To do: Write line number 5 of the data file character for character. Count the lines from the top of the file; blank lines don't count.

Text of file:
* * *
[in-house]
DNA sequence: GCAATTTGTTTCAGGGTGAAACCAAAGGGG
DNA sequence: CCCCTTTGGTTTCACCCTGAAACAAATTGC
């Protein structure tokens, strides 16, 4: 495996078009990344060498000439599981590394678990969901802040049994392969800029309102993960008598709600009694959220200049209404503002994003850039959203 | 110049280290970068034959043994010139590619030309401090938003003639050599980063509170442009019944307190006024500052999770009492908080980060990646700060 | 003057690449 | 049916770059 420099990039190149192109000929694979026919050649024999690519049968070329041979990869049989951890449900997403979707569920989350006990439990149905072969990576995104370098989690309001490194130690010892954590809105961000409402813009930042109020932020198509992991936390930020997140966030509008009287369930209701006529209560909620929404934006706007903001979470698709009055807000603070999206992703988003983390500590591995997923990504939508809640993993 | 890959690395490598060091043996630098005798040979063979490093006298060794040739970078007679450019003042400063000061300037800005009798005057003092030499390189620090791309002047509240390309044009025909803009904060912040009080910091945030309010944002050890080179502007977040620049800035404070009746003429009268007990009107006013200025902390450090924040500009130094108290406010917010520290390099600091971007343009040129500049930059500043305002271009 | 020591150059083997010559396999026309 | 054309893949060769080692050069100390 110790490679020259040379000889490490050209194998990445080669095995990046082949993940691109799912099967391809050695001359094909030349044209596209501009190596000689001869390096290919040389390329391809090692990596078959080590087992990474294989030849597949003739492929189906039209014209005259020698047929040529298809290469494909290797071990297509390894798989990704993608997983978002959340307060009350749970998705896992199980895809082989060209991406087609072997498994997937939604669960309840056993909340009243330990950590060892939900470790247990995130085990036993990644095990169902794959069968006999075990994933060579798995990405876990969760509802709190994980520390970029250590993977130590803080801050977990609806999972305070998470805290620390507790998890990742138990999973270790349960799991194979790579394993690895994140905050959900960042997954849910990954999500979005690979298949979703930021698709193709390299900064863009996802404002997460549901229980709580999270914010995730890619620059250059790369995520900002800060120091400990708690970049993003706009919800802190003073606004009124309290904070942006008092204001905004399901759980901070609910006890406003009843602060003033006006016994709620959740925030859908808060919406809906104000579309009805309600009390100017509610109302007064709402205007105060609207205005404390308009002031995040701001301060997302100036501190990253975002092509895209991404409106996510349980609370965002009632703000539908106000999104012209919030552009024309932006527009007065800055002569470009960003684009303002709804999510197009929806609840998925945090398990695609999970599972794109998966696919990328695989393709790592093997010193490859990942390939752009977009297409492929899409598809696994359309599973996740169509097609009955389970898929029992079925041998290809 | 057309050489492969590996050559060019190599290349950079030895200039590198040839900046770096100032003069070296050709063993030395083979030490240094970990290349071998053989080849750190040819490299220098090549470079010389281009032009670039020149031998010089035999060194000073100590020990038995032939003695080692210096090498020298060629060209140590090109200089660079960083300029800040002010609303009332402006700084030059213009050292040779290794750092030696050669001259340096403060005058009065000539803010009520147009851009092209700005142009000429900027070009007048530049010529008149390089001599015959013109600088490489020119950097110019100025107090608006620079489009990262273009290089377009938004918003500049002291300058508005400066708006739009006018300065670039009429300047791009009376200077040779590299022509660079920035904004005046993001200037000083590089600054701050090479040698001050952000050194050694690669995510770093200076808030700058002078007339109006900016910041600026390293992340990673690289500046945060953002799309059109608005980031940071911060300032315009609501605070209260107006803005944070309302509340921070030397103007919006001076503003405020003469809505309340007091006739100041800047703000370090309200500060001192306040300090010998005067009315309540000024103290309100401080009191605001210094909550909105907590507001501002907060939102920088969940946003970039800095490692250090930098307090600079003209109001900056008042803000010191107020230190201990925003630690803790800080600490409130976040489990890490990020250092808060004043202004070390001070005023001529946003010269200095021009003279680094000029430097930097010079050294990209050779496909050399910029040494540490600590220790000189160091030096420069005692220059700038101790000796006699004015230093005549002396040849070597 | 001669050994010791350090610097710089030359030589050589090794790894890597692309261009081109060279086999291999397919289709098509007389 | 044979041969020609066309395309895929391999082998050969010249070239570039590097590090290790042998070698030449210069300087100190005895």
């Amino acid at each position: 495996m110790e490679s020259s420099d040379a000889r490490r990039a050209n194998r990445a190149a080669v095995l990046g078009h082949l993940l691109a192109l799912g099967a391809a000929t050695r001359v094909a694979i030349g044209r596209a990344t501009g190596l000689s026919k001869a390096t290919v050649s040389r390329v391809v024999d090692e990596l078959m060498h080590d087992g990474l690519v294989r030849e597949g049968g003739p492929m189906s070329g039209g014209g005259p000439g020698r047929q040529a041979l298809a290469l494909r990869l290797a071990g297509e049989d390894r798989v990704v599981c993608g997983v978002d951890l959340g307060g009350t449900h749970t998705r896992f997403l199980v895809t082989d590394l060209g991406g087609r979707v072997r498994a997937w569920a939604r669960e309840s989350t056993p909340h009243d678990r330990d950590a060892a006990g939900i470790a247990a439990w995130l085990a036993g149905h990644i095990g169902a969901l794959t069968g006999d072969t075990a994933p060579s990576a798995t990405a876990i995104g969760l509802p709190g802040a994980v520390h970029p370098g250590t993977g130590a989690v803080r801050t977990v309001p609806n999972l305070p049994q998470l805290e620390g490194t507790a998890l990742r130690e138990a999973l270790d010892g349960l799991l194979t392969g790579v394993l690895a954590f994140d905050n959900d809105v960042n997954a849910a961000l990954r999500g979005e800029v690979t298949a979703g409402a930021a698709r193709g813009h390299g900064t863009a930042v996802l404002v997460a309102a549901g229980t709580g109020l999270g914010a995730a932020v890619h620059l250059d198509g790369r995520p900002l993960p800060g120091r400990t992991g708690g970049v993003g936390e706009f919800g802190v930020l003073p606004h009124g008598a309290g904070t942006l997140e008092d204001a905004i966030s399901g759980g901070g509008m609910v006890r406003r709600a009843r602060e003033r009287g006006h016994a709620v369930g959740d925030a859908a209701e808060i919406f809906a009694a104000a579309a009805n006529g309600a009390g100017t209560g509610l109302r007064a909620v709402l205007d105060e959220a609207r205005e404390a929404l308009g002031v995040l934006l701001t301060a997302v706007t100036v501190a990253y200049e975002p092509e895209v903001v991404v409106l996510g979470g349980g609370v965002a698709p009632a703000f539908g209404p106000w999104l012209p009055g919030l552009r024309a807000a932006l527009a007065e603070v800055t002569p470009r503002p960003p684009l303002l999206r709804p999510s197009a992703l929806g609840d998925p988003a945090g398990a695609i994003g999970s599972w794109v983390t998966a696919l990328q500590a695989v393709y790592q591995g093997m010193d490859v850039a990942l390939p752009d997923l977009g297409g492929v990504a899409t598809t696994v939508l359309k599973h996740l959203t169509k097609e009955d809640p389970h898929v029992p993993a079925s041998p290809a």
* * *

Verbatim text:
């Amino acid at each position: 495996m110790e490679s020259s420099d040379a000889r490490r990039a050209n194998r990445a190149a080669v095995l990046g078009h082949l993940l691109a192109l799912g099967a391809a000929t050695r001359v094909a694979i030349g044209r596209a990344t501009g190596l000689s026919k001869a390096t290919v050649s040389r390329v391809v024999d090692e990596l078959m060498h080590d087992g990474l690519v294989r030849e597949g049968g003739p492929m189906s070329g039209g014209g005259p000439g020698r047929q040529a041979l298809a290469l494909r990869l290797a071990g297509e049989d390894r798989v990704v599981c993608g997983v978002d951890l959340g307060g009350t449900h749970t998705r896992f997403l199980v895809t082989d590394l060209g991406g087609r979707v072997r498994a997937w569920a939604r669960e309840s989350t056993p909340h009243d678990r330990d950590a060892a006990g939900i470790a247990a439990w995130l085990a036993g149905h990644i095990g169902a969901l794959t069968g006999d072969t075990a994933p060579s990576a798995t990405a876990i995104g969760l509802p709190g802040a994980v520390h970029p370098g250590t993977g130590a989690v803080r801050t977990v309001p609806n999972l305070p049994q998470l805290e620390g490194t507790a998890l990742r130690e138990a999973l270790d010892g349960l799991l194979t392969g790579v394993l690895a954590f994140d905050n959900d809105v960042n997954a849910a961000l990954r999500g979005e800029v690979t298949a979703g409402a930021a698709r193709g813009h390299g900064t863009a930042v996802l404002v997460a309102a549901g229980t709580g109020l999270g914010a995730a932020v890619h620059l250059d198509g790369r995520p900002l993960p800060g120091r400990t992991g708690g970049v993003g936390e706009f919800g802190v930020l003073p606004h009124g008598a309290g904070t942006l997140e008092d204001a905004i966030s399901g759980g901070g509008m609910v006890r406003r709600a009843r602060e003033r009287g006006h016994a709620v369930g959740d925030a859908a209701e808060i919406f809906a009694a104000a579309a009805n006529g309600a009390g100017t209560g509610l109302r007064a909620v709402l205007d105060e959220a609207r205005e404390a929404l308009g002031v995040l934006l701001t301060a997302v706007t100036v501190a990253y200049e975002p092509e895209v903001v991404v409106l996510g979470g349980g609370v965002a698709p009632a703000f539908g209404p106000w999104l012209p009055g919030l552009r024309a807000a932006l527009a007065e603070v800055t002569p470009r503002p960003p684009l303002l999206r709804p999510s197009a992703l929806g609840d998925p988003a945090g398990a695609i994003g999970s599972w794109v983390t998966a696919l990328q500590a695989v393709y790592q591995g093997m010193d490859v850039a990942l390939p752009d997923l977009g297409g492929v990504a899409t598809t696994v939508l359309k599973h996740l959203t169509k097609e009955d809640p389970h898929v029992p993993a079925s041998p290809a």